Chemical surface modification of porous silicon nanoparticles for cancer therapy

by Chang-Fang Wang

Institution: University of Helsinki
Department: Division of Pharmaceutical Chemistry and Technology
Year: 2015
Keywords: pharmaceutical technology
Record ID: 1131863
Full text PDF: http://hdl.handle.net/10138/153393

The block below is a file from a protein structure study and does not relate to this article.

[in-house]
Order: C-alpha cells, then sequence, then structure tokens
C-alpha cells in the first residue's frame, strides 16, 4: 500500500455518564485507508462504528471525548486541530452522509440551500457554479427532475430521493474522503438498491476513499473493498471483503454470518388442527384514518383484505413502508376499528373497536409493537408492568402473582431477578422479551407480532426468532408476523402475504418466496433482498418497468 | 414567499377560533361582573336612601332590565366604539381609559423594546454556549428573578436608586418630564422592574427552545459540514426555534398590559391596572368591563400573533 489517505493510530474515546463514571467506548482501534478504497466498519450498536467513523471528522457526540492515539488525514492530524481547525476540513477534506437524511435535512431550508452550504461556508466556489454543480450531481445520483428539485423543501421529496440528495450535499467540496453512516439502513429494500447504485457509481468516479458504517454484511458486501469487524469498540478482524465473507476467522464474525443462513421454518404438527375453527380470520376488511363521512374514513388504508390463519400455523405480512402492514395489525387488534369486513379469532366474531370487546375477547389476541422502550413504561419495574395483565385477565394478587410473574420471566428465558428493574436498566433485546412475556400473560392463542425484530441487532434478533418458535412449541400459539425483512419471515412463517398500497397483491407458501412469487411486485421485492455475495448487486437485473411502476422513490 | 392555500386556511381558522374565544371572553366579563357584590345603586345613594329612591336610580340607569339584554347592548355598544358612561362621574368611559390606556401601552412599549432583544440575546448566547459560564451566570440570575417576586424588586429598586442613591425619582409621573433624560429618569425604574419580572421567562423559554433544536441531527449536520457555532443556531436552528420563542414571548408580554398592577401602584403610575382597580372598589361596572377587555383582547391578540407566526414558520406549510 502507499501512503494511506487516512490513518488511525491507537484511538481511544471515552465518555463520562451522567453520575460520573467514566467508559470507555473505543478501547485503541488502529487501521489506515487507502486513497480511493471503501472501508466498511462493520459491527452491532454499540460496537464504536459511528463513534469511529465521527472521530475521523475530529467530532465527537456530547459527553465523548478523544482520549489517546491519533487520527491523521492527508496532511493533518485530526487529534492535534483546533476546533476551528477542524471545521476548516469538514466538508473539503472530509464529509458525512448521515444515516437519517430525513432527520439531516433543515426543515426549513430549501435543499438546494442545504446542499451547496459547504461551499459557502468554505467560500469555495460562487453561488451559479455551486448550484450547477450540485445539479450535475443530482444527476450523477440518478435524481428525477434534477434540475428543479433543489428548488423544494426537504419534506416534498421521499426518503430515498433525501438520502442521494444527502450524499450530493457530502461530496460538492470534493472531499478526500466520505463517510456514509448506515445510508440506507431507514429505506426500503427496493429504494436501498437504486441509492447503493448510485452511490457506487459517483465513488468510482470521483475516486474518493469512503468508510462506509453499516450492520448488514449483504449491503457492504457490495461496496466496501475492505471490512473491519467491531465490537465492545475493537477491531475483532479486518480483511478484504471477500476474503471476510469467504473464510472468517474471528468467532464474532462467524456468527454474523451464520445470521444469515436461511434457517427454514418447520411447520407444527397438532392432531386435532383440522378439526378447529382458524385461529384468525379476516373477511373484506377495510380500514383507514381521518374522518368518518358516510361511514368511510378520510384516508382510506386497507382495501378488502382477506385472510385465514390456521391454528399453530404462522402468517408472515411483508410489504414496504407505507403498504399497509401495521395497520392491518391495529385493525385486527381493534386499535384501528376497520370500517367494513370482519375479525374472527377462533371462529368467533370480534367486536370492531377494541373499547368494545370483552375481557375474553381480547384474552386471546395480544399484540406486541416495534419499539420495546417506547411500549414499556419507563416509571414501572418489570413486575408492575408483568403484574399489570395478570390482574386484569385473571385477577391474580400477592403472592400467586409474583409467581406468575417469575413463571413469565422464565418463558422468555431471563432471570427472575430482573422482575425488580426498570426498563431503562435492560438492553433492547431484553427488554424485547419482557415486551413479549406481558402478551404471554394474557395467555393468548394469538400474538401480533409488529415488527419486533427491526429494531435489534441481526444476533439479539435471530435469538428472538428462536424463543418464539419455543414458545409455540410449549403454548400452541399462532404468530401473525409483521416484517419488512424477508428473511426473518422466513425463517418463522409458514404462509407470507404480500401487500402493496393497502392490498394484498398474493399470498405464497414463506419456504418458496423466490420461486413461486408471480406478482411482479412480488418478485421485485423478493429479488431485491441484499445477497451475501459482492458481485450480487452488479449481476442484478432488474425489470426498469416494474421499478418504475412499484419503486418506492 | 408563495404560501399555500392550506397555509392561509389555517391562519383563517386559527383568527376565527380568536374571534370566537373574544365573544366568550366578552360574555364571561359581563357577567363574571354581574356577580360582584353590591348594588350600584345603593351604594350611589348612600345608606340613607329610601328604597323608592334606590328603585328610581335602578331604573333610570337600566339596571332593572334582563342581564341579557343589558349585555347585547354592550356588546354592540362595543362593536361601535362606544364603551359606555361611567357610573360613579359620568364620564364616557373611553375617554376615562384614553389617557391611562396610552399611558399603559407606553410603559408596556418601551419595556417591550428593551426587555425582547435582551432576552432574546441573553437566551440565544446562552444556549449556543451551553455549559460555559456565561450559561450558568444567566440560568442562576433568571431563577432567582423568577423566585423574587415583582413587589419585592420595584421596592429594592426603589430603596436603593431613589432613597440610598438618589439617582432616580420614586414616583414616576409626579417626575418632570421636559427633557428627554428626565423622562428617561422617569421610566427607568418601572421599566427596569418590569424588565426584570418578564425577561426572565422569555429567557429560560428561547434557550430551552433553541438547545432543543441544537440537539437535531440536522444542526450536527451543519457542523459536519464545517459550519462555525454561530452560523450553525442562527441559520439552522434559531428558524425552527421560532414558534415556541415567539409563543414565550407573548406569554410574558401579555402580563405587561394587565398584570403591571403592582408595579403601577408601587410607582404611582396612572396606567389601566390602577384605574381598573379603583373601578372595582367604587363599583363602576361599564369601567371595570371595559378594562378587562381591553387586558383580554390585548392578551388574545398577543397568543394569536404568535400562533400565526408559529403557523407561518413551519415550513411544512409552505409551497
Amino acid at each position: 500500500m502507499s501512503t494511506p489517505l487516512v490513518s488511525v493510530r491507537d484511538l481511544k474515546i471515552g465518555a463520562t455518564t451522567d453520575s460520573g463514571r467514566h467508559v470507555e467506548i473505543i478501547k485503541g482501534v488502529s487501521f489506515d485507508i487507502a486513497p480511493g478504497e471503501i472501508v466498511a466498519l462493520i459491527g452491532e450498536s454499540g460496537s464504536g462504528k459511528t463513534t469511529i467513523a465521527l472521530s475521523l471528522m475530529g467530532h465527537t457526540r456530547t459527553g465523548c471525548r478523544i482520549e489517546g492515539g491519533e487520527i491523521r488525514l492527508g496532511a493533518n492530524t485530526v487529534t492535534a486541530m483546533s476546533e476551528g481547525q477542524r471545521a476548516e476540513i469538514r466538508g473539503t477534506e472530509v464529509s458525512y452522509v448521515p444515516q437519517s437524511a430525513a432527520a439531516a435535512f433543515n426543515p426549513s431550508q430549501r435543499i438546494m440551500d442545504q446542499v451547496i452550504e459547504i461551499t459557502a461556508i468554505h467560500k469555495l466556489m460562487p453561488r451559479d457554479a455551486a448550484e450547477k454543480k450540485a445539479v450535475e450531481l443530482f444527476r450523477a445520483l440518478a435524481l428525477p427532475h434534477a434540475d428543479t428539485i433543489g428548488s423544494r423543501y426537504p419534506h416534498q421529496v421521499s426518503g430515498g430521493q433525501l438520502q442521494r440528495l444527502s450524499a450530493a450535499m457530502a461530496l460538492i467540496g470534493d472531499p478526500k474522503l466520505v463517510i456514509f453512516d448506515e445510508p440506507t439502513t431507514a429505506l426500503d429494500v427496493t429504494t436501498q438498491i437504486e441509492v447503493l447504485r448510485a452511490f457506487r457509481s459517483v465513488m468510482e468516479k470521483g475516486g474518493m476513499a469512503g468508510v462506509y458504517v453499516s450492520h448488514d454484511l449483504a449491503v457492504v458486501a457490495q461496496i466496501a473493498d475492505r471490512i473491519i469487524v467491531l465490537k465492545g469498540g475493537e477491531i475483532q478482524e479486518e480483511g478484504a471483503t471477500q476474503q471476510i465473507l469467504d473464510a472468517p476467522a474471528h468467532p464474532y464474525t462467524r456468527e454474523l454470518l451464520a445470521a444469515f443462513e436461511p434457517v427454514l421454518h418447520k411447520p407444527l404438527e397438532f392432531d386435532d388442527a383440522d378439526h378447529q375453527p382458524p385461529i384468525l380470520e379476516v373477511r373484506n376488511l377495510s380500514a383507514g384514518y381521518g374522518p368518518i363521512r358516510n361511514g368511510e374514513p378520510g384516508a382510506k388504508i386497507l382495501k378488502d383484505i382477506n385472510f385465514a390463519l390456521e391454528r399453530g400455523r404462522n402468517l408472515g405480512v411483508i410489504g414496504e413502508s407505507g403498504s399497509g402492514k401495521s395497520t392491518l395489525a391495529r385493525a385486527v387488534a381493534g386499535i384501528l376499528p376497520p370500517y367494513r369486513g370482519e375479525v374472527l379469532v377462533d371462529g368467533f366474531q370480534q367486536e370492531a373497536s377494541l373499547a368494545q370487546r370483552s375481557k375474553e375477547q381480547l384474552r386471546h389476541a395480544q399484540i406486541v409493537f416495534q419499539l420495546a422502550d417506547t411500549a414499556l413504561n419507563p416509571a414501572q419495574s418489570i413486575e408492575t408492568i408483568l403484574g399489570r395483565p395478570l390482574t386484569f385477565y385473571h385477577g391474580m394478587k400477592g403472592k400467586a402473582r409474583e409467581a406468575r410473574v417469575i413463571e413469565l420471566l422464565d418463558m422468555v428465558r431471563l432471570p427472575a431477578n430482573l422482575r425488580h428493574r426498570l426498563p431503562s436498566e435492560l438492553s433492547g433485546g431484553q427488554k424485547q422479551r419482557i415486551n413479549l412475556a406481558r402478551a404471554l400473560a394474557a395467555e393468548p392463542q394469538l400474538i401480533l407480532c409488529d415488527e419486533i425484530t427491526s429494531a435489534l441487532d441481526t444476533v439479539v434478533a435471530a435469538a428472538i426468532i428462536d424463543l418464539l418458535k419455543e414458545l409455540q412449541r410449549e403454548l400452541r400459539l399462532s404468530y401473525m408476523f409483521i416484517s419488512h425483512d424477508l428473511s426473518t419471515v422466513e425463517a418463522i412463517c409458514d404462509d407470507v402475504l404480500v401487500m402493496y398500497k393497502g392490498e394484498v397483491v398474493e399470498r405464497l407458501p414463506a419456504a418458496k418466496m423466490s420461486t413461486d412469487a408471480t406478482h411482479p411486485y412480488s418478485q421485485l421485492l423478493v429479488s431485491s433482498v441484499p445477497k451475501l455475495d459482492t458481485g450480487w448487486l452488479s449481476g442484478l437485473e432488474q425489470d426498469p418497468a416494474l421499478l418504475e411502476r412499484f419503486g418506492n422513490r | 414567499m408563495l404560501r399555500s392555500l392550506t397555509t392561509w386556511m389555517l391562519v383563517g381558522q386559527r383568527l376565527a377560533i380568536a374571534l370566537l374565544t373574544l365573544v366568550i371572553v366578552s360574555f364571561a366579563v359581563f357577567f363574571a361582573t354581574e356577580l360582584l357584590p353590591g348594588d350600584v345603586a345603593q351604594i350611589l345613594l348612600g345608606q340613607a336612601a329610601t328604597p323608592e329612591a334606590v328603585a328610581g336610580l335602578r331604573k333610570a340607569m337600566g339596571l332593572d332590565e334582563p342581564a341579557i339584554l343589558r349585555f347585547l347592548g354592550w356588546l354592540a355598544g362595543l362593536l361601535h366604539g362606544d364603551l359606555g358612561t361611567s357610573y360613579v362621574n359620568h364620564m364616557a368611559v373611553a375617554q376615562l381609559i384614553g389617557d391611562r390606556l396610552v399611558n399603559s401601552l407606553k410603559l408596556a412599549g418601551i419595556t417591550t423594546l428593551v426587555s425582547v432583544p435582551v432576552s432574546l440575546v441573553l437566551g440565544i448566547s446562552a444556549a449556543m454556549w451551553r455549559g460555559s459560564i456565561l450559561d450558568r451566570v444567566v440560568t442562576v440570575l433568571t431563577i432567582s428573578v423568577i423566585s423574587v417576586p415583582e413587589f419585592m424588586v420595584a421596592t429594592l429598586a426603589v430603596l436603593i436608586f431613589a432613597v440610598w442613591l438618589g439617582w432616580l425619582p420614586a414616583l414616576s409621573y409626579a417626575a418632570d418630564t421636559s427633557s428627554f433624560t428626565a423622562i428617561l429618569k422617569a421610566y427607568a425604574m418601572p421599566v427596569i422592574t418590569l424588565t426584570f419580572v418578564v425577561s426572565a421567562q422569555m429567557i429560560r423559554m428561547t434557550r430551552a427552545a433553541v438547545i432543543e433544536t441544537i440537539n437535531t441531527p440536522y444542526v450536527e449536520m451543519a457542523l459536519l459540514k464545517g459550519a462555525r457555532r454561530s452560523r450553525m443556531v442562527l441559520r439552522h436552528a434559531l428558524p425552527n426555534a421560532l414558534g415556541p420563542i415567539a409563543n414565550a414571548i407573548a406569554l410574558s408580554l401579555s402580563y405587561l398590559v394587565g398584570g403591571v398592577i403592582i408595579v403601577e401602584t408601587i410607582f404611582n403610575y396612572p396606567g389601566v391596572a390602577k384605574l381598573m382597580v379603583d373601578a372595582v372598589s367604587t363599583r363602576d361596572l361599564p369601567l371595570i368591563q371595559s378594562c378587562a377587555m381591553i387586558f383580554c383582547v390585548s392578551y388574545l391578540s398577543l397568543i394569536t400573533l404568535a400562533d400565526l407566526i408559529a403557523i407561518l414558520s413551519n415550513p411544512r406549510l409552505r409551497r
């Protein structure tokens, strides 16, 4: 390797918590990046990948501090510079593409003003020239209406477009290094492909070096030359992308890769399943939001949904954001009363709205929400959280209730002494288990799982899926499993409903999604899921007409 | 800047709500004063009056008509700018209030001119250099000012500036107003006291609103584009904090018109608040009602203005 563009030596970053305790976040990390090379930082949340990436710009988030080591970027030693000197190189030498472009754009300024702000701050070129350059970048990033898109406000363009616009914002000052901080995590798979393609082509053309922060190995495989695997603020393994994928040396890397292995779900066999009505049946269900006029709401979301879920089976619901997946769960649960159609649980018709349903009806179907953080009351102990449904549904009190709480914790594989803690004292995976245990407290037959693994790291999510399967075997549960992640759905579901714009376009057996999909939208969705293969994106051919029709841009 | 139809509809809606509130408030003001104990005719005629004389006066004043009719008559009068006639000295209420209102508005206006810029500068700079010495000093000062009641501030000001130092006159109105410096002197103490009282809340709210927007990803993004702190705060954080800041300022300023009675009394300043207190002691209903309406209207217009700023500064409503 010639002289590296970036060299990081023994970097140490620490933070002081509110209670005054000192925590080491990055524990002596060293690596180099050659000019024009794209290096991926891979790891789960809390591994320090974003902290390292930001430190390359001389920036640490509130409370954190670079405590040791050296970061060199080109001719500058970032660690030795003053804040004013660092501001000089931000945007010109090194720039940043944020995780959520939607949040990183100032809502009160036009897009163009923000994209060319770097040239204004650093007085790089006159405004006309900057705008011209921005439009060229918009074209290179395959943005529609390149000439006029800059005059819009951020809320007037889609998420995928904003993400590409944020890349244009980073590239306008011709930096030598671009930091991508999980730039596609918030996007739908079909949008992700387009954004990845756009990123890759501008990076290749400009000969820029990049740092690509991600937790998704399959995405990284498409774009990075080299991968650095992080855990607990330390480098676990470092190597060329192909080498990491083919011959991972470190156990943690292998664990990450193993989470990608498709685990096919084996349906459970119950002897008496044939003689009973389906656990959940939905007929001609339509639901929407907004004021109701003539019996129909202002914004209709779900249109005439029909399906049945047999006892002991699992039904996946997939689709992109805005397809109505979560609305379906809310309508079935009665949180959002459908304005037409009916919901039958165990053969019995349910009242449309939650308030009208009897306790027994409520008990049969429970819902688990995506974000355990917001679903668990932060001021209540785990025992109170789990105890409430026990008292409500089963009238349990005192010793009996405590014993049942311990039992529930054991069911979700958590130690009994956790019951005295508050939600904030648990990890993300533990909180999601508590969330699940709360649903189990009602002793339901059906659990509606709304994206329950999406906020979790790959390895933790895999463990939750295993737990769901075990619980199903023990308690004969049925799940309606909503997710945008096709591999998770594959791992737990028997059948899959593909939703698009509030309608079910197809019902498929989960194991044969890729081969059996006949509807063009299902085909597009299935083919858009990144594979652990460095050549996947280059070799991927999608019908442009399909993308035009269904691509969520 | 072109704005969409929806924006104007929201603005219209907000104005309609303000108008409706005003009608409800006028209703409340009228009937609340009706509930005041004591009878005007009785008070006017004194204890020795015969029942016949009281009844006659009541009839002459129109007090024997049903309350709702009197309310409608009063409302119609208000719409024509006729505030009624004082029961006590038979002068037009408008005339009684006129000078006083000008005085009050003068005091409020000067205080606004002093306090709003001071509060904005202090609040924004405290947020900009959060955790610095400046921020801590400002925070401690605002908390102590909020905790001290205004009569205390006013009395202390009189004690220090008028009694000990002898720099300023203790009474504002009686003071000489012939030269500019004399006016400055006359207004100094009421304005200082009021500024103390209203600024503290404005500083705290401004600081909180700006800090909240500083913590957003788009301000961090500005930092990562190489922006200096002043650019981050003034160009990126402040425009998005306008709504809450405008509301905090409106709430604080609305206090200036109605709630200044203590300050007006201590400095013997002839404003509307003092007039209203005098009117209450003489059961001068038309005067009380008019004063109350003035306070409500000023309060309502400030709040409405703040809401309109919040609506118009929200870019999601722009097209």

Anticancer drugs inhibit the cancer growth by killing the rapidly dividing cancer cells. However, anticancer drugs also kill the dividing healthy cells and cause severe damage to healthy tissues. More specific delivery of the cancer drugs to the cancer tissue can increase the drug delivery efficiency and reduce the drug s side effects. Nanocarriers can increase the solubility of poorly-water soluble anticancer drugs and be modified for targeted drug delivery and theranostic applications. For efficient drug delivery, the drug loading capacity has been one of the key issues for the development of nanoparticle (NP)-based drug delivery systems. The biocompatible and biodegradable porous silicon (PSi) nanomaterial presents high drug loading capacity and tunable surface chemistry which renders it an ideal candidate as a drug delivery carrier. Chemical surface modification, which is one of the approaches to improve the nanomaterials properties, can lead to a stable nanosystem for further drug delivery applications. The main aim of this dissertation was to employ chemical approaches and surface modified PSi nanoparticles (NPs) to improve the drug delivery efficiency for potential cancer therapy applications. Incorporating targeting moieties to the surfaces of the nanocarriers, such as targeting peptides, can increase the nanocarrier s accumulation into the cancer tissue after the intravenous administration. In this thesis, surface modification of amine-terminated PSi NPs was achieved with targeting peptides (RGDS and iRGD) via strain-promoted azide-alkyne cycloaddition click reaction. The functionalization of the PSi NPs with the targeting peptides did not comprise the drug loading capacity, but enhanced the cellular uptake and the drug delivery efficacy of the PSi NPs in vitro. In addition to the targeting NP surface modifications, a multifunctional nanosystem was prepared with simultaneous fluorescence- and radio-labeling, and iRGD surface modification of the carboxylic acid-terminated PSi NPs. Both labelings were accessible for the in vivo biodistribution evaluation in mice by single-photon emission computed tomography and X-ray computed tomography, and ex vivo by immunofluorescence staining, respectively. The iRGD modification enhanced the tumor uptake of the PSi NPs after the intravenous administration. In order to reduce the plasma protein adsorption onto the PSi NPs, five bioactive molecules (peptides and hydrophilic anti-fouling polymers) were used to modify the surface of alkyne-terminated PSi NPs using copper-catalized click chemistry. Dextran 40 kDa modified PSi NPs presented enhanced cellular uptake and the least protein adsorption of all the tested NPs. Furthermore, the chemical conjugation of drug molecules was studied. The targeting peptides were successfully conjugated to antisense interleukin-6 via copper-catalyzed [3+2] azide-alkyne cycloaddition for targeted angiogenic anti-inflammation in cancer. Finally, anticancer drug methotrexate (MTX) was chemically conjugated to the cationic PSi NPs and…